William Gallwas: Your new system, Spring ES, is designed to be day only (flat end of day). Do you think the outlook is more favorable for day systems?
Gary Hart: I certainly do. From 2001 to 2010 I almost exclusively day traded the stock index futures. Starting in 2009 after the market bottomed, volatility started reducing. As volatility dropped, so did the performance of the day trading systems. I started working on swing systems and in 2011 released MeanSwing II followed by FedSwing in 2012. The swing systems did very well until the last 1-2 years. Seeing this change in the market, last year I started focusing on creating day trading systems and released Spring ES this year. 2018 has been a very good year for day trading systems, and as mentioned previously, I think volatility will remain in the markets for the foreseeable future. However, volatility will cycle Ė it will go down during market up moves and/or geo-political risks easing, and it will go up during market drops and macro events. Overall, I think the relative level of volatility will be higher than the past 10 years since the Fed and other central banks are tightening. The higher the volatility, the more potential the day trading systems have to profit.
William Gallwas: For other developers or brokers reading this interview, what books do you recommend or study courses for someone to learn how to program trading systems?
Gary Hart: There are loads of good books, blogs and courses covering all aspects of trading. I will mention the ones I know the best. For learning how to develop trading systems, I recommend courses by KJ Trading Systems and Better Trader Academy. The core idea of Spring ES was developed using the methods in Better Trader Academy's Breakout Strategies Masterclass. For learning programming and more advanced quantitative techniques, I recommend QuantInsti. None of this learning does you any good if you donít also learn the mental aspects of trading. I highly recommend Brett Steenbarger's books and blog. He isn't a systematic/algorithmic trader, but his lessons can be applied to all trading. He is an active discretionary trader that takes a quantitative approach to studying the market. I have tested many ideas he has shared and or inspired me to think of.
This interview is for informational purposes only and is not intended to be
a solicitation of any kind. Trade only with risk capital. The risk of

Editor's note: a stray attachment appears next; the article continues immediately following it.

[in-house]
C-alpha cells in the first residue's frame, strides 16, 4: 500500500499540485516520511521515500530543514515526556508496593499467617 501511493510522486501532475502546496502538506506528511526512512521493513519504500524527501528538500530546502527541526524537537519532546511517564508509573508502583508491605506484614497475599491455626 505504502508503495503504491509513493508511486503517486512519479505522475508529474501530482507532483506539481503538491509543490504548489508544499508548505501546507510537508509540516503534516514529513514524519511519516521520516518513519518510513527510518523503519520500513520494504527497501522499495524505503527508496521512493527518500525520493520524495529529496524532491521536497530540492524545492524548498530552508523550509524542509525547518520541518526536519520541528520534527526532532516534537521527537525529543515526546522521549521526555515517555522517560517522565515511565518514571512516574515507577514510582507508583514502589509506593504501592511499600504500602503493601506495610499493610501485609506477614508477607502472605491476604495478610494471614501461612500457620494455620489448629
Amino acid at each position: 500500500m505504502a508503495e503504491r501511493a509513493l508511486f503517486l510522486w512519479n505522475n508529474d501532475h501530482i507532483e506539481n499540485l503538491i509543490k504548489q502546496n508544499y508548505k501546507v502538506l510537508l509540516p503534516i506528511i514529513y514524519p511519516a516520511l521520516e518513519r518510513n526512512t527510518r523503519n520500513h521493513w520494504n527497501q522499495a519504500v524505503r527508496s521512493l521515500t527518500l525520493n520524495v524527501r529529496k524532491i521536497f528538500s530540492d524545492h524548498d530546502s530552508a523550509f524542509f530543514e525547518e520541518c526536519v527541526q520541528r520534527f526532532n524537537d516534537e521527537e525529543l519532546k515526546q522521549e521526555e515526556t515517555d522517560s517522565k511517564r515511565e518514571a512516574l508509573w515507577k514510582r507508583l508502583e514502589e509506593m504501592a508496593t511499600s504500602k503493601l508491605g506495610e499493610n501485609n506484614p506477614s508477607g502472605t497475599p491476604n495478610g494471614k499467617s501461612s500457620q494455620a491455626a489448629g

trading can be substantial and each investor and/or trader must consider
whether trading systems are a suitable investment.
There is a risk of loss in trading. It is the nature of commodity and securities trading that where there is the opportunity for profit, there is also the risk of loss. Commodity trading involves a certain degree of risk, and may not be suitable for all investors. Derivative transactions, including futures, are complex and carry the risk of substantial losses. Past performance is not necessarily indicative of future results. Please read additional risk matters on our web site, www.striker.com. It is important you understand all the risks involved with trading, and you should only trade with risk capital. This communication is intended for the sole use of the intended recipient.
About this report The information and links on this website are for informational purposes. The risk of trading can be substantial and each investor and/or trader must consider whether this is a suitable investment. Past performance, whether actual or indicated by simulated historical tests of strategies, is not indicative of future results. Striker is a member of the National Futures Association ("NFA"), the Managed Funds Association ("MFA"), and the National Introducing Broker Association ("NIBA"). Striker is registered with the Commodity Futures Trading Commission ("CFTC"), and was formerly registered with the Securities Exchange Commission ("SEC"). Additionally, Striker is a former member of the Financial Industry Regulatory Authority ("FINRA"), and the Securities Investor Protection Corporation ("SIPC"). FINRA is the largest non-governmental regulator for all securities business in the United States. Please read Striker Disclosure Statement for the additional disclosure.